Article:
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This is a very simple question, but I couldn't find a reference and I just wanted to check my facts. I was looking for a state machine similar to pushdown automata but where the stack is restricted to one element (i.e. a register).

It occurred to me that if the register has an infinite alphabet (of possible values) it will basically be equivalent to a PDA. Every configuration of the stack could be represented by a single element of the register's alphabet. (E.g. let's say that the register's alphabet is the set of natural numbers). Is this correct?

Furthermore, a DFSM is equivalent in strength to a NFSM. However, I assume that (DFSM + 1 register) would not be equivalent to a (NFSM + 1 register) since DPDA and NPDA are not equivalent?

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    $\begingroup$ I think the problem with the infinite alphabet depends on how you operate on it. Even in a turing machine the size transition function depends on the size of the alphabet. In this case the FSM will need an infinite transition function, which contradicts the fact that it is "finite" after all. $\endgroup$ – M. Alaggan Jun 2 '11 at 19:30
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    $\begingroup$ An infinite register and an arbitrary transition function trivially implies that any language is recognisable. $\endgroup$ – Jukka Suomela Jun 2 '11 at 19:57
  • $\begingroup$ Ah, thanks I see. The algorithm I'm developing does NOT have an infinite transition function. I assume that puts its computational strength somewhere between FSA and PDA? $\endgroup$ – Rehno Lindeque Jun 3 '11 at 8:26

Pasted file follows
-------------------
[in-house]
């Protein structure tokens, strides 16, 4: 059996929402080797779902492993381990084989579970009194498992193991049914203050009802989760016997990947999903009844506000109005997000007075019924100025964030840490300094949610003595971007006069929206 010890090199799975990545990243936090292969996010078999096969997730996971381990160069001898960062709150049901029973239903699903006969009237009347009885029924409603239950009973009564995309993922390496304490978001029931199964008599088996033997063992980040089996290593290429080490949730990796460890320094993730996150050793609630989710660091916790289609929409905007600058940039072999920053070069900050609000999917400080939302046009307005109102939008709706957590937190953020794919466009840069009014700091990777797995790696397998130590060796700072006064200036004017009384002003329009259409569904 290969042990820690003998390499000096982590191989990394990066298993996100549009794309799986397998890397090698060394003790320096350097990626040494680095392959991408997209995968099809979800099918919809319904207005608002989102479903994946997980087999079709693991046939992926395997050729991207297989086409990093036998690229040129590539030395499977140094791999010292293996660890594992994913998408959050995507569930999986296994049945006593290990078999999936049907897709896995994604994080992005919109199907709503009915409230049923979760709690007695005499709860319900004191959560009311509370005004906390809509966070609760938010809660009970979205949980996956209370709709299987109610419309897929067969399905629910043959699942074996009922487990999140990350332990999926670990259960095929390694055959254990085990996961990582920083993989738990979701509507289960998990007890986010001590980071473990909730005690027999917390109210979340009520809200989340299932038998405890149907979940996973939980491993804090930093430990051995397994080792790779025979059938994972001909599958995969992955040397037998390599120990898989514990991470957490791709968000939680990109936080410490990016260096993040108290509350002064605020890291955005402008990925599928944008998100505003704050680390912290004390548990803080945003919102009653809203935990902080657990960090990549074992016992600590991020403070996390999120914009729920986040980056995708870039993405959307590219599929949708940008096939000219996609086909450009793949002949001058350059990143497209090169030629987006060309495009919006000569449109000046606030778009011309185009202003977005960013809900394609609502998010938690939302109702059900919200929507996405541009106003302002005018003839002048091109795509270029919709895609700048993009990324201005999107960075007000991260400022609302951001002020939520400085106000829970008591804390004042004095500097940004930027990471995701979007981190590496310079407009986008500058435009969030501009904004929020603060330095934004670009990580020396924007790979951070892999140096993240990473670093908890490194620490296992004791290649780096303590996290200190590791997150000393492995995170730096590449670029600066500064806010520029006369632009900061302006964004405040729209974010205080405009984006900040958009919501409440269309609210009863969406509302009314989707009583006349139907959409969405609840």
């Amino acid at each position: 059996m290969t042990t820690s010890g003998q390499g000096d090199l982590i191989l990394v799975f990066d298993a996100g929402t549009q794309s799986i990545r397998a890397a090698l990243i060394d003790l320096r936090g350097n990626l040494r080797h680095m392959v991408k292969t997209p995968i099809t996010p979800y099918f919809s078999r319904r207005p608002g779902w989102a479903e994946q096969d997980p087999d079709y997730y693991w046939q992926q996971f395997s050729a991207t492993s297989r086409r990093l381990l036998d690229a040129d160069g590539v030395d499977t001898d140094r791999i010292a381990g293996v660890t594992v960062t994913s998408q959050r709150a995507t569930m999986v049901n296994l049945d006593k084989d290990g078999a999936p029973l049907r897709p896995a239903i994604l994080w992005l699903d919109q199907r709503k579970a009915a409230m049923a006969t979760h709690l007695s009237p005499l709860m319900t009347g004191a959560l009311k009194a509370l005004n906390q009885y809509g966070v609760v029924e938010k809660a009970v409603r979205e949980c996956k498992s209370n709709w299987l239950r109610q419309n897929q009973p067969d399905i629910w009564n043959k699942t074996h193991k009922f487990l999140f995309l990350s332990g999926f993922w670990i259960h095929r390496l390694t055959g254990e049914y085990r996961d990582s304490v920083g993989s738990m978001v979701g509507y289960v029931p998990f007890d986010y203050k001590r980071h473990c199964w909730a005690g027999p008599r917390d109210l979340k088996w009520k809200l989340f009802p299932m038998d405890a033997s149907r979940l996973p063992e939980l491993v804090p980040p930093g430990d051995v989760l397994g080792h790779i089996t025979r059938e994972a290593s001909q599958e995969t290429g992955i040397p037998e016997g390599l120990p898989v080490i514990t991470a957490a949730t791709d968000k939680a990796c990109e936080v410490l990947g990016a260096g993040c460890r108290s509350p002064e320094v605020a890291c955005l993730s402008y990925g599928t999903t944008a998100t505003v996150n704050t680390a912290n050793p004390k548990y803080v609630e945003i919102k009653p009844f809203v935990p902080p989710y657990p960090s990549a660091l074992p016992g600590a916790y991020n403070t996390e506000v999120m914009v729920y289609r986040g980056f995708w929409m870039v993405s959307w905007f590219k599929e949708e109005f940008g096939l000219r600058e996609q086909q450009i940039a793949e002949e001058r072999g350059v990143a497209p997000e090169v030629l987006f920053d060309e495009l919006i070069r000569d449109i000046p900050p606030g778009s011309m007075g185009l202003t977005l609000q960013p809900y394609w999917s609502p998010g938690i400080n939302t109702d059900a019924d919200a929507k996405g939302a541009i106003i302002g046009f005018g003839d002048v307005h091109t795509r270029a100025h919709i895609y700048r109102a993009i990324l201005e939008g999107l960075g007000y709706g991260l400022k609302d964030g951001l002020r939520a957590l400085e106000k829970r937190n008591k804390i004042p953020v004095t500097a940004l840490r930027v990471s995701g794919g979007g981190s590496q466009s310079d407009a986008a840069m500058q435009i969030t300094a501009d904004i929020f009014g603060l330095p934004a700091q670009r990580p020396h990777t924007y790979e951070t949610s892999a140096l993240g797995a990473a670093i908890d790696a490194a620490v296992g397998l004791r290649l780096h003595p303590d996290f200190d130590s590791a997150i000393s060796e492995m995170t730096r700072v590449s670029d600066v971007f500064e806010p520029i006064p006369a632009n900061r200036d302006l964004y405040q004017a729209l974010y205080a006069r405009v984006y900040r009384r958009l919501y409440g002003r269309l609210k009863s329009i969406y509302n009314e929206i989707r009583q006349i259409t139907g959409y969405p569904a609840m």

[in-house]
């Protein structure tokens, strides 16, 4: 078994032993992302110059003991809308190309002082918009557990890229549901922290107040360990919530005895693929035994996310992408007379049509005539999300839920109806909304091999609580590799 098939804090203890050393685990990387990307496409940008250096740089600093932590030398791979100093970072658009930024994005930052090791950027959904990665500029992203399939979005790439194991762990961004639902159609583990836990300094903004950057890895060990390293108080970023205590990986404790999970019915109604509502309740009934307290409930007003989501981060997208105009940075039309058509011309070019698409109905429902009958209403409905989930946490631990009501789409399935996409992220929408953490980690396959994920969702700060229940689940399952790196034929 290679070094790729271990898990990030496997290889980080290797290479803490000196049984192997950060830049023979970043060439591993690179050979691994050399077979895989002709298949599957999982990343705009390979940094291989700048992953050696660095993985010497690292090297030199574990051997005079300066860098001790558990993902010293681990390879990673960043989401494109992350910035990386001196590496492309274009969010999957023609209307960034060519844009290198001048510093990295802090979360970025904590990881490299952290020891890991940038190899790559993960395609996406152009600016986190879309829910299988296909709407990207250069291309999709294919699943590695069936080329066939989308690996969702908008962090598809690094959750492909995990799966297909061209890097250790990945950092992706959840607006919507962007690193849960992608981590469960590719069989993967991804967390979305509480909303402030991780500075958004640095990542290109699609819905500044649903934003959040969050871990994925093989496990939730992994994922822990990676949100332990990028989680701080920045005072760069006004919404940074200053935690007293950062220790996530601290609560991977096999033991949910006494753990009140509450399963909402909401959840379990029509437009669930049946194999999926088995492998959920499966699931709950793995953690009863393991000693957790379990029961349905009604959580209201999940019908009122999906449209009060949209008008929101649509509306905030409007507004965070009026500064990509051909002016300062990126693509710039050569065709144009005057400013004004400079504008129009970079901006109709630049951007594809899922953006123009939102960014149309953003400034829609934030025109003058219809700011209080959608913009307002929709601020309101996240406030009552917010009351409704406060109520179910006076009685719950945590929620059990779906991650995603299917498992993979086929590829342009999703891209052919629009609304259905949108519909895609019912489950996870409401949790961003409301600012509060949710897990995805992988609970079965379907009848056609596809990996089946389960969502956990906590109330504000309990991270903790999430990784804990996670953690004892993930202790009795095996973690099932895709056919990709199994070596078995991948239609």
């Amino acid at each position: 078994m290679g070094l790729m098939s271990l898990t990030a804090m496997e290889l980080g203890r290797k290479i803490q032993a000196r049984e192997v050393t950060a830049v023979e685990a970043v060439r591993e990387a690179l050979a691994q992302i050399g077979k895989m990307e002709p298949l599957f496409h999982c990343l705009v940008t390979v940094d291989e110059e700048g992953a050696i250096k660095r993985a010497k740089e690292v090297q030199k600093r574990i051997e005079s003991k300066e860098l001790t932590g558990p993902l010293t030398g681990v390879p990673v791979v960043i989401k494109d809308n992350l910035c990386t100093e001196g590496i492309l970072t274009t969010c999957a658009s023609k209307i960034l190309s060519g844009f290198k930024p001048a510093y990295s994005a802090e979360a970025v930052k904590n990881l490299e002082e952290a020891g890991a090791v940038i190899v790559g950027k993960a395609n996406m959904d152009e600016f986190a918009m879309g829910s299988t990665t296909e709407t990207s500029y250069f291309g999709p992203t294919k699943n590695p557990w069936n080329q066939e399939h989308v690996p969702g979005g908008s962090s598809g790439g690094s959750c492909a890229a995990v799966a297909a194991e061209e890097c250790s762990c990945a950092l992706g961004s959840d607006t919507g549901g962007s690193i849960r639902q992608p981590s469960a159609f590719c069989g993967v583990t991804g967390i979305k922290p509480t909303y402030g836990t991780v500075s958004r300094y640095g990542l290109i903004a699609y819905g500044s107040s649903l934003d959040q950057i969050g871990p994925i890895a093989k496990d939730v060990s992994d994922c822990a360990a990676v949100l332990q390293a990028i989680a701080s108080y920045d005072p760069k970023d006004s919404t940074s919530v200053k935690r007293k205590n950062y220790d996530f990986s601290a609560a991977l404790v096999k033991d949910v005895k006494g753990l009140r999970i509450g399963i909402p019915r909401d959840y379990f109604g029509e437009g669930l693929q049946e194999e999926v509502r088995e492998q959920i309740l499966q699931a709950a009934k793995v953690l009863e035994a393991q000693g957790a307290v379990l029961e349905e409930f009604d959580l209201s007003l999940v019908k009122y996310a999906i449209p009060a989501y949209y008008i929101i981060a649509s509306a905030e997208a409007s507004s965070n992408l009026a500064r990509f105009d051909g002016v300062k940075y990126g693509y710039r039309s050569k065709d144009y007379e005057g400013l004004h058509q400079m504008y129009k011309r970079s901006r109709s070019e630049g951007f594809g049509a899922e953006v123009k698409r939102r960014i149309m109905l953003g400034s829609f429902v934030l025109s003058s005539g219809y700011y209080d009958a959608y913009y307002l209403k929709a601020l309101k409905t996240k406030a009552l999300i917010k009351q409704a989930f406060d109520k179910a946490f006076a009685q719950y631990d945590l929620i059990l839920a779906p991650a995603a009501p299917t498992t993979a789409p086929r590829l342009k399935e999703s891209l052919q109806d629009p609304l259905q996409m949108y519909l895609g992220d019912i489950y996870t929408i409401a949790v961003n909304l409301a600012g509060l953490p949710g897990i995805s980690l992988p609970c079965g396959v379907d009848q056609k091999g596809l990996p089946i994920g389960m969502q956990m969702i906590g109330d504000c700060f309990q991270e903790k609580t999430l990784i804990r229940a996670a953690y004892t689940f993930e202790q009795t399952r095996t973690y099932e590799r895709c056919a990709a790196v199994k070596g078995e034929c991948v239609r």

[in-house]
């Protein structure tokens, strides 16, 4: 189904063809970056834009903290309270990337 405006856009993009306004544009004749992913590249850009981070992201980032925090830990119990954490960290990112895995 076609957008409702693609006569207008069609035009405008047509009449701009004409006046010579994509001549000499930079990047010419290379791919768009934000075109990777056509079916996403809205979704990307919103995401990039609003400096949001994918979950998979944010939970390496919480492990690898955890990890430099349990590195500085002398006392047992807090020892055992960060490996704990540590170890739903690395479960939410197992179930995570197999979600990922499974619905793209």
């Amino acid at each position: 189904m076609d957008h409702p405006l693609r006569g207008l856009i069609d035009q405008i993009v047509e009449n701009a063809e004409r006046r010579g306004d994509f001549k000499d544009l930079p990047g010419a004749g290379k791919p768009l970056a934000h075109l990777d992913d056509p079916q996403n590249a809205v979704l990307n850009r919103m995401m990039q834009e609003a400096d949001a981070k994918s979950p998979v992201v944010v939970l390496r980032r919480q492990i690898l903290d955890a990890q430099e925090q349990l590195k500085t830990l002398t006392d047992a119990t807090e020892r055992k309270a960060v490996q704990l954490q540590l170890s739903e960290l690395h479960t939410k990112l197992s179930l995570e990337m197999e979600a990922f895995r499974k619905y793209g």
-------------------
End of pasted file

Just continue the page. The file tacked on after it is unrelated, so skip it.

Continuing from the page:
• $\begingroup$ If it does not have an infinite transition function, you can assume a finite alphabet, because such a transition function is only able to choose among a finite set of strings to write to the register. Such a machine can be simulated by a FSA, so it is not stronger, if I don't misunderstand something. $\endgroup$ – Bart Jun 3 '11 at 9:32
  • $\begingroup$ Mmm... You might be right about that, I have to think about it. In the model I'm trying to formalize a state can return to a previous state with a new value in the register. Then the previous state makes a decision based on this value. $\endgroup$ – Rehno Lindeque Jun 3 '11 at 10:43
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As pointed out in the comments, the power of such devices depends on the operations that they are allowed to perform on the ''register''. Here is a classic example of a class that captures all regular, but not all context-free languages.

If you restrict a PDA so that there is only one stack symbol, apart from the bottom-of-the-stack, the device is called a one-counter automaton. I'm unsure what a standard reference is, but you can have a look, for instance, at this paper by Valiant and Paterson in LNCS, vol. 2 (1973).

For such a device, the set of all possible stack configurations is infinite (non-negative integers), but when it comes to operations on the stack, you can only increment and decrement the value by $1$ and test for $0$. This class of automata is strictly less powerful than the class of all pushdown automata; restricting it further with determinism results in an even weaker class. Also note that if you go for two counters instead of one, then even with deterministic machines you reach undecidability (even for the word problem, i.e., given a word, decide whether it is accepted).

Some proofs and additional information can be found here and here.

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